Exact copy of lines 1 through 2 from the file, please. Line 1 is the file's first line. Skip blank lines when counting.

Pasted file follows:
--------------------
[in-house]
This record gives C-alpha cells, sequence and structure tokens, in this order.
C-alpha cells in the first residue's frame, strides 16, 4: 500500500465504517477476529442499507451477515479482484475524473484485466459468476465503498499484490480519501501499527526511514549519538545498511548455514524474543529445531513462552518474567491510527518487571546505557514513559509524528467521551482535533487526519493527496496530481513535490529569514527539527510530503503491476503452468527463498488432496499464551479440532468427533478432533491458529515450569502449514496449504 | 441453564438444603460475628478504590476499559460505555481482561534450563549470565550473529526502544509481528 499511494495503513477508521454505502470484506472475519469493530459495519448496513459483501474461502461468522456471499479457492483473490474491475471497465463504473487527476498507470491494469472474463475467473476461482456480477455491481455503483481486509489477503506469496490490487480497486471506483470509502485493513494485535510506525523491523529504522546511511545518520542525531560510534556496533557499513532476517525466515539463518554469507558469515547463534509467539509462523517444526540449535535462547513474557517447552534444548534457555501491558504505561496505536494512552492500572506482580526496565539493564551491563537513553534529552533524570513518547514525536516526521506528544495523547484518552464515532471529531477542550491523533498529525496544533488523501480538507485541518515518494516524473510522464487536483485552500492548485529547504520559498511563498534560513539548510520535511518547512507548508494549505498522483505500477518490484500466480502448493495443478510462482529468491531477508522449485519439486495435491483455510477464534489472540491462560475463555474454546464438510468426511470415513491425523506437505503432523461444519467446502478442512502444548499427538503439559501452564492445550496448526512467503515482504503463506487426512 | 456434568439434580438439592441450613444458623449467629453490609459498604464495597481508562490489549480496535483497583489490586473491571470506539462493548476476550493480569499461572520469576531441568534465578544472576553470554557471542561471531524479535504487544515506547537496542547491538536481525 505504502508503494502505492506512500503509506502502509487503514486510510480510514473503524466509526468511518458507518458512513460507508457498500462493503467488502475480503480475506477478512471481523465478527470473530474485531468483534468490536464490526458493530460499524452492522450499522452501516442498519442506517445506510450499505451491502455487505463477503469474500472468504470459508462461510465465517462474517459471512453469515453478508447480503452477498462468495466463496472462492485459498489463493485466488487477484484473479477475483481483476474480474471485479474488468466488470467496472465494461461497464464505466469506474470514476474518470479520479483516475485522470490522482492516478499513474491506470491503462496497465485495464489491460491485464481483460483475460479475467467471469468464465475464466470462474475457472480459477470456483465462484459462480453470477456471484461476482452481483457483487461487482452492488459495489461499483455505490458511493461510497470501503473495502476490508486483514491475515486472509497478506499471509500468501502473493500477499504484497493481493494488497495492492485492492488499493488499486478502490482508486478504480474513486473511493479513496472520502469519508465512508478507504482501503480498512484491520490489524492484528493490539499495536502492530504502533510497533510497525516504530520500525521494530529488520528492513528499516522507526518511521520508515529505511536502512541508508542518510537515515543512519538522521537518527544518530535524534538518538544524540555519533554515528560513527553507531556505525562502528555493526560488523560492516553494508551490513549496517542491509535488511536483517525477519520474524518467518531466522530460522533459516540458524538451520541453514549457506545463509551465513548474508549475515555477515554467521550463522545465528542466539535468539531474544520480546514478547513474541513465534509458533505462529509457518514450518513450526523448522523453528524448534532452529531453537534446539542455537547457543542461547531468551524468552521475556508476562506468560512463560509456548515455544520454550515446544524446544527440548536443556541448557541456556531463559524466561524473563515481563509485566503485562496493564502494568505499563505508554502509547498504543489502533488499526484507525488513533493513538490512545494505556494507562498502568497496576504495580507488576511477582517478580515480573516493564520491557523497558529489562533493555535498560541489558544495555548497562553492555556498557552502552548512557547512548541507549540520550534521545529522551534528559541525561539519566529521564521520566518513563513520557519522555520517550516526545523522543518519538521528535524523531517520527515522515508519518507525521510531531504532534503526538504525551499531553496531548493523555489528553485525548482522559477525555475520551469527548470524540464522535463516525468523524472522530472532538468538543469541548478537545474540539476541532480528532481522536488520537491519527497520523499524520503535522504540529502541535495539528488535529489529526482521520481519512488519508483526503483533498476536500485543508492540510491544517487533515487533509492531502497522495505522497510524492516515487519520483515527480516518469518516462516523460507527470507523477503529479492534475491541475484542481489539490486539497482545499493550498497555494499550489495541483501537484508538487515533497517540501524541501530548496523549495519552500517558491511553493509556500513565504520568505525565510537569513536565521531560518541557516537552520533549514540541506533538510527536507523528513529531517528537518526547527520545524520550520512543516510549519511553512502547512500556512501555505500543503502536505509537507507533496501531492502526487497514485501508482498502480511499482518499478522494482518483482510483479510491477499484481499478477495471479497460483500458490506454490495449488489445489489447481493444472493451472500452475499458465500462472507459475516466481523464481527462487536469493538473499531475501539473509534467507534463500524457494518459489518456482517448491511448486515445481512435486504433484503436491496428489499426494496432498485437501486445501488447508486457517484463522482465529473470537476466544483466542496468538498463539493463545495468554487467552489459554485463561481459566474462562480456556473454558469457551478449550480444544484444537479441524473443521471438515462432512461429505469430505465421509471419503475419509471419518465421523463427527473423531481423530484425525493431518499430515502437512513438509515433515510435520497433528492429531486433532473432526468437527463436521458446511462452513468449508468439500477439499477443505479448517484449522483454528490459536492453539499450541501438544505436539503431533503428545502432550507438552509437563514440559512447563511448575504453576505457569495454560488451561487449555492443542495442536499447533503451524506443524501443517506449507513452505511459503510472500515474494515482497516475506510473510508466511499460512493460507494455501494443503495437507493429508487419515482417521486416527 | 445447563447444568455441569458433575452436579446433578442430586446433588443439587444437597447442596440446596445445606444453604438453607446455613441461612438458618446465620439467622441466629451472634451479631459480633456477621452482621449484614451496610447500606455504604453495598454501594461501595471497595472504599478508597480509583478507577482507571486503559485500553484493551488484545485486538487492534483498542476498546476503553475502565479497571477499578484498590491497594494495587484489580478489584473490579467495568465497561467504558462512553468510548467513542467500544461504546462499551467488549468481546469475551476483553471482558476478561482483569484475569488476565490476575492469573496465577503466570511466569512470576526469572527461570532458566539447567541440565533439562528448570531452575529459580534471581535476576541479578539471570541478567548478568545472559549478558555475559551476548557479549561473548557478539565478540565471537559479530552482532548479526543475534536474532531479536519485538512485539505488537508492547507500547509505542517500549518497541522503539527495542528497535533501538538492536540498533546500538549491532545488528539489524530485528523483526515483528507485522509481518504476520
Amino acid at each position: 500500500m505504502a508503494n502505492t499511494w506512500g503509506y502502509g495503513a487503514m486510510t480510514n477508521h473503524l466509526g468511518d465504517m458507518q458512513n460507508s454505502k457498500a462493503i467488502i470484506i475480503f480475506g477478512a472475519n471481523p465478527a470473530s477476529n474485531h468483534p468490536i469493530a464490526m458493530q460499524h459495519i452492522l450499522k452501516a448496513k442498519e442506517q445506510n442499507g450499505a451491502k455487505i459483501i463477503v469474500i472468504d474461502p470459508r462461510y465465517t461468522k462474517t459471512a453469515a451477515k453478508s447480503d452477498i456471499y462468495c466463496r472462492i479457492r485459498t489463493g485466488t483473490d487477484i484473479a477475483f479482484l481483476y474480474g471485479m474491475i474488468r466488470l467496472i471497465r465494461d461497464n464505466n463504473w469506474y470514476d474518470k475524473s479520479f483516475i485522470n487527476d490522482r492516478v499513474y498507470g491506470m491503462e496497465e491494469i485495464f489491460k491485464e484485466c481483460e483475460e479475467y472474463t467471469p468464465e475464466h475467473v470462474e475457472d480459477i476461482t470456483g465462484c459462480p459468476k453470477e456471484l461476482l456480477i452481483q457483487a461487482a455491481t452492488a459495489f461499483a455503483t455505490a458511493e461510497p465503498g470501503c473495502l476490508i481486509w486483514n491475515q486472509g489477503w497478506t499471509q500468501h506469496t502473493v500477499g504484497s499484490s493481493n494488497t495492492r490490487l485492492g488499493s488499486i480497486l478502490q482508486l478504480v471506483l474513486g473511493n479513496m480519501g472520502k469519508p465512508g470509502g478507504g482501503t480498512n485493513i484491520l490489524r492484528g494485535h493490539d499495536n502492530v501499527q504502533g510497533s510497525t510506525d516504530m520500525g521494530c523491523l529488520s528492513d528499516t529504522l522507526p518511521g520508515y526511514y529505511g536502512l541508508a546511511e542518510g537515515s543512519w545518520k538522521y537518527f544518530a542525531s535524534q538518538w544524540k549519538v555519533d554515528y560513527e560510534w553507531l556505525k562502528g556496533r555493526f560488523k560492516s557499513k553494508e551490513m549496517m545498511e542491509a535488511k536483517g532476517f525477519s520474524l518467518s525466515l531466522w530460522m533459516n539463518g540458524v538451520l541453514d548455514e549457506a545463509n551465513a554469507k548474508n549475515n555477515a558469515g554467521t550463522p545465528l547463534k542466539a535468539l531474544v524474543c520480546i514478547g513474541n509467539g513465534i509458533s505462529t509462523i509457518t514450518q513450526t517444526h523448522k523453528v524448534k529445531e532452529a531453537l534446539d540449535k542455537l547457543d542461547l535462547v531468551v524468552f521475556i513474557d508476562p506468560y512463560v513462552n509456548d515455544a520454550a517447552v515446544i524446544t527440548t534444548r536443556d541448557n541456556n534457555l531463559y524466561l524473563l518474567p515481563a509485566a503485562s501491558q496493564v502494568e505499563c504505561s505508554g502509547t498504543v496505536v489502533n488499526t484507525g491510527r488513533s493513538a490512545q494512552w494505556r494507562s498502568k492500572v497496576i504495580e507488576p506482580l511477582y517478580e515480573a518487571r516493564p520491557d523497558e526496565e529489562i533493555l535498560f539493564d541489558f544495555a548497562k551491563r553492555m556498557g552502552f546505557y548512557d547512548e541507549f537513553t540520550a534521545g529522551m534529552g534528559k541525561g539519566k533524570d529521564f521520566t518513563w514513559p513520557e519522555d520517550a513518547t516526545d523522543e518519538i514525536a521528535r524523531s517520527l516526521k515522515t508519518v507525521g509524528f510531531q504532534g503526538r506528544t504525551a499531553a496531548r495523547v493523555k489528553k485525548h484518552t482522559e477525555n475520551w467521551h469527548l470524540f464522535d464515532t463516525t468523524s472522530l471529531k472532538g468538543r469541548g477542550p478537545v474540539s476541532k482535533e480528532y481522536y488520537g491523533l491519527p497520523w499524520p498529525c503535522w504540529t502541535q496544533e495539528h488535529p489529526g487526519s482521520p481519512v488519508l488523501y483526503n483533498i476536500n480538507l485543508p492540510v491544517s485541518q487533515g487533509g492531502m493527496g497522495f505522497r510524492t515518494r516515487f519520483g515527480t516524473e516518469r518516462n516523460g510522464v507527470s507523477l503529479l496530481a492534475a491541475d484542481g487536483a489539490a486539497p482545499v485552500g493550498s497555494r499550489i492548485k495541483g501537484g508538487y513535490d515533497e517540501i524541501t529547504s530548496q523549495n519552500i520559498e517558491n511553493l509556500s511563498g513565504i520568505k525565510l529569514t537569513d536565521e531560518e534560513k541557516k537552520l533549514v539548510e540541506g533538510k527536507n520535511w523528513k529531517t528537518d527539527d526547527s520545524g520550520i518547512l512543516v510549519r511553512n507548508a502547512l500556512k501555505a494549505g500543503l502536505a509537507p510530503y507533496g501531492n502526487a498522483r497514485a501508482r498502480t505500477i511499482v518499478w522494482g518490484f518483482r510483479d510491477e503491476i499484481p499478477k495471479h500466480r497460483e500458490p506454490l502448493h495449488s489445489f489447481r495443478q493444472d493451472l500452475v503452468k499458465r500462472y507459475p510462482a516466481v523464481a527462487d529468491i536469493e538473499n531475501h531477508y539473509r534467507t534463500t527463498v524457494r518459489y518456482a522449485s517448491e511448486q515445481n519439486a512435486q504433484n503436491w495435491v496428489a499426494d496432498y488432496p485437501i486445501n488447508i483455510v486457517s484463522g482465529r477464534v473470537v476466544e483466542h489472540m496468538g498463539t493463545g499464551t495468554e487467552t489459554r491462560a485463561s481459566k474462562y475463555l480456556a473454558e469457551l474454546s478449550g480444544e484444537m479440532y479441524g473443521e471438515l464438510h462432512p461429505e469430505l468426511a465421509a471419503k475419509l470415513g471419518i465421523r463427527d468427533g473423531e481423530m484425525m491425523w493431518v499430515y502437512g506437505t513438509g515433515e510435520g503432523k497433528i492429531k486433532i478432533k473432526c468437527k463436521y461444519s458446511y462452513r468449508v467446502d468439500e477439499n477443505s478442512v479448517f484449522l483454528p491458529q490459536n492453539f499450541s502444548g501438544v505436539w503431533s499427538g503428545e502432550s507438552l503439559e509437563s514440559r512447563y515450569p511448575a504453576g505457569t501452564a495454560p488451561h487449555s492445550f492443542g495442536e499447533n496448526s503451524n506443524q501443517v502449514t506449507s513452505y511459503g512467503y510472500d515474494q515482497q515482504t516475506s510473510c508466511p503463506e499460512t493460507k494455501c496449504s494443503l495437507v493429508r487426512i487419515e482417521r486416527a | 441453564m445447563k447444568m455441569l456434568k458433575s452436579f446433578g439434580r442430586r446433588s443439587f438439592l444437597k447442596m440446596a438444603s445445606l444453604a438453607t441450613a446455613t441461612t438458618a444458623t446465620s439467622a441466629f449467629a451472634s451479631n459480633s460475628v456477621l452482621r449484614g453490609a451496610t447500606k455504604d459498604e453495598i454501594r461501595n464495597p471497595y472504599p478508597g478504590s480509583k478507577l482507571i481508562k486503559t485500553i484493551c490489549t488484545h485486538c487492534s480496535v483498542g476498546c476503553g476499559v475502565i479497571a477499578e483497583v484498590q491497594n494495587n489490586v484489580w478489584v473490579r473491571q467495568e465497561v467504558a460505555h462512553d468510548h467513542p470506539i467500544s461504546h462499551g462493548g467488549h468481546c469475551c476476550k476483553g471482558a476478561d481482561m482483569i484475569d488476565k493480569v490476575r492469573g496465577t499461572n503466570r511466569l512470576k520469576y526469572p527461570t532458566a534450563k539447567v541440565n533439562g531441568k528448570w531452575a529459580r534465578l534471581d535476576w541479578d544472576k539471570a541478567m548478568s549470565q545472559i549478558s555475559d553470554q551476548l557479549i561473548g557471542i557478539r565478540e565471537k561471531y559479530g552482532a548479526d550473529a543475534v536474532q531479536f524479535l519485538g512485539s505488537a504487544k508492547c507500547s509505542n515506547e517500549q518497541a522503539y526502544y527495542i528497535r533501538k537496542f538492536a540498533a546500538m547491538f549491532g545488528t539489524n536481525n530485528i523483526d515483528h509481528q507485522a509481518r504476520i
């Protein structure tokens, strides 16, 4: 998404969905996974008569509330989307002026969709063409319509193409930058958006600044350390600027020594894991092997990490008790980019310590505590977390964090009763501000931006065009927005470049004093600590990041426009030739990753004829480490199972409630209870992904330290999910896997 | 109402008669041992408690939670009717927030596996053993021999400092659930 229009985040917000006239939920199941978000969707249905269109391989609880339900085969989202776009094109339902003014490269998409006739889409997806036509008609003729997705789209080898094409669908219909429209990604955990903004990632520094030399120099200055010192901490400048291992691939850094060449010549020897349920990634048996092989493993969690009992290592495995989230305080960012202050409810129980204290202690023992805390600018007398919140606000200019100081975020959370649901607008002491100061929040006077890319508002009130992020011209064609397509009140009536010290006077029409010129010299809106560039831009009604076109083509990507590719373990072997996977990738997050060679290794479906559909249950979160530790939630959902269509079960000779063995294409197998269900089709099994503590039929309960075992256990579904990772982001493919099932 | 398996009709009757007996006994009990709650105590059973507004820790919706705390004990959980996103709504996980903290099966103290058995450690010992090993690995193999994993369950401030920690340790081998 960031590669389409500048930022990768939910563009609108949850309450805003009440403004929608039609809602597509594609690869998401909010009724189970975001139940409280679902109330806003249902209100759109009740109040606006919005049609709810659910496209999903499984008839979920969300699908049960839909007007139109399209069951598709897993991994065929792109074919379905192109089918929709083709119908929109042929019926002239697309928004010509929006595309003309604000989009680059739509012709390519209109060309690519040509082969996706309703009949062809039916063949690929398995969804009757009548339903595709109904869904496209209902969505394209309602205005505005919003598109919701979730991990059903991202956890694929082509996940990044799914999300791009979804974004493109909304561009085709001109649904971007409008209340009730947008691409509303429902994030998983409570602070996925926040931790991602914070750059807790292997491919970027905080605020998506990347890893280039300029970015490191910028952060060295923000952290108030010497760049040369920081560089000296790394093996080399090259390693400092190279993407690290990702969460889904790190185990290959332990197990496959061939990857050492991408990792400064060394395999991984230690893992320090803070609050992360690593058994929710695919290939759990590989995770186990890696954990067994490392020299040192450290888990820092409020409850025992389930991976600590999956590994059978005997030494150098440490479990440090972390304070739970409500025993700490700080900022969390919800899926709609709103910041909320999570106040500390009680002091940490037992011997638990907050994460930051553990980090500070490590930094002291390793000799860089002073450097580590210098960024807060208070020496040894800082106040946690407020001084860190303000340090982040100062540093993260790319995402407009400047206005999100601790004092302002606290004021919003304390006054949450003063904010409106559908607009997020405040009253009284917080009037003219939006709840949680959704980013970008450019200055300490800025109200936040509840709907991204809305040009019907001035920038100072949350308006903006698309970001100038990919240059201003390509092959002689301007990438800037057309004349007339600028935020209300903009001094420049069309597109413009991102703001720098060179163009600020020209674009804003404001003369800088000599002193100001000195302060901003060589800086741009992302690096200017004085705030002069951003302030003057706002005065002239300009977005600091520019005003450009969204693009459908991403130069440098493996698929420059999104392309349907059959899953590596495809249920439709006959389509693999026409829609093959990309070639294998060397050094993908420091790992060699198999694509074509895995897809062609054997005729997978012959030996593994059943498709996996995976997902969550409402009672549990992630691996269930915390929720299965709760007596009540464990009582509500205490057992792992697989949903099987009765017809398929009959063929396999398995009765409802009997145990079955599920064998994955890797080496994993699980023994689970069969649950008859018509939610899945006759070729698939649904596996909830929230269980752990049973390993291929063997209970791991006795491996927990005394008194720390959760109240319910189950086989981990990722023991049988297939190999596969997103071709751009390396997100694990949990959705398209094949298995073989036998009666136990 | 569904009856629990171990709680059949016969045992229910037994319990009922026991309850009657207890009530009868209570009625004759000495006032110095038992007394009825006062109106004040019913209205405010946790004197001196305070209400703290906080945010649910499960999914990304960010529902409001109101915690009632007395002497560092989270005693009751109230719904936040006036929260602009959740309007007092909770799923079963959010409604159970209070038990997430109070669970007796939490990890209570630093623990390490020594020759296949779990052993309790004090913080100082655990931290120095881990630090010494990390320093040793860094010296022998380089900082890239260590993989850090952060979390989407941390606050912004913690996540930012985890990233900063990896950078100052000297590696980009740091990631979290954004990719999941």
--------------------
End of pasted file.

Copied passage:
[in-house]
This record gives C-alpha cells, sequence and structure tokens, in this order.